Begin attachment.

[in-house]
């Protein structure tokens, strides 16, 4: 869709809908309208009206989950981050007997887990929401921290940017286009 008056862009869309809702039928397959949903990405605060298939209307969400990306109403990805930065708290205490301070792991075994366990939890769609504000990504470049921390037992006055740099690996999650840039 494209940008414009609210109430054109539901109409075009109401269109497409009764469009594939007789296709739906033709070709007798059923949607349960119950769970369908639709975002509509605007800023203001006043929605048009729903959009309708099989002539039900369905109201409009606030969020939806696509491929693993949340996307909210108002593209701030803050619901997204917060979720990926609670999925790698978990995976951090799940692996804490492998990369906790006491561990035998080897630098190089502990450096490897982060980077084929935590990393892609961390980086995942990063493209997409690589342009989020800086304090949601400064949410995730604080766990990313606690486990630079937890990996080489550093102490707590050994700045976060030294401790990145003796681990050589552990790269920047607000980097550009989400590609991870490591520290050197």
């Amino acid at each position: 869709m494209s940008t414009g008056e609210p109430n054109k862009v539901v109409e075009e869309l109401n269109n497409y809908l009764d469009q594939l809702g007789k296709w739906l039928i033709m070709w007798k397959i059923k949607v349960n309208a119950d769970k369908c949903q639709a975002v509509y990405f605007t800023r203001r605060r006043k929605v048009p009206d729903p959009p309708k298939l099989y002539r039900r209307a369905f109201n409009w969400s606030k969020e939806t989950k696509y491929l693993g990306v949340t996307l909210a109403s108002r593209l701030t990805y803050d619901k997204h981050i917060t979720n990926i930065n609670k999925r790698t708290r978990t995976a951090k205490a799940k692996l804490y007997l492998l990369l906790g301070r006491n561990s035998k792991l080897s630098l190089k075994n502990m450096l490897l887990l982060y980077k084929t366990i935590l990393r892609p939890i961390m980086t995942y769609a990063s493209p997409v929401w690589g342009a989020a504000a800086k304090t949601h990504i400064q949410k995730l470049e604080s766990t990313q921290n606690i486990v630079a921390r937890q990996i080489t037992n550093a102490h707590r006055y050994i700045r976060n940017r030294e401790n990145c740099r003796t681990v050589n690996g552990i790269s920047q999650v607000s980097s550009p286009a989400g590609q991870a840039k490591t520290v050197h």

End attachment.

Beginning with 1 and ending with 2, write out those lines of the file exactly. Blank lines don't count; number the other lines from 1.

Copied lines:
[in-house]
């Protein structure tokens, strides 16, 4: 869709809908309208009206989950981050007997887990929401921290940017286009 008056862009869309809702039928397959949903990405605060298939209307969400990306109403990805930065708290205490301070792991075994366990939890769609504000990504470049921390037992006055740099690996999650840039 494209940008414009609210109430054109539901109409075009109401269109497409009764469009594939007789296709739906033709070709007798059923949607349960119950769970369908639709975002509509605007800023203001006043929605048009729903959009309708099989002539039900369905109201409009606030969020939806696509491929693993949340996307909210108002593209701030803050619901997204917060979720990926609670999925790698978990995976951090799940692996804490492998990369906790006491561990035998080897630098190089502990450096490897982060980077084929935590990393892609961390980086995942990063493209997409690589342009989020800086304090949601400064949410995730604080766990990313606690486990630079937890990996080489550093102490707590050994700045976060030294401790990145003796681990050589552990790269920047607000980097550009989400590609991870490591520290050197």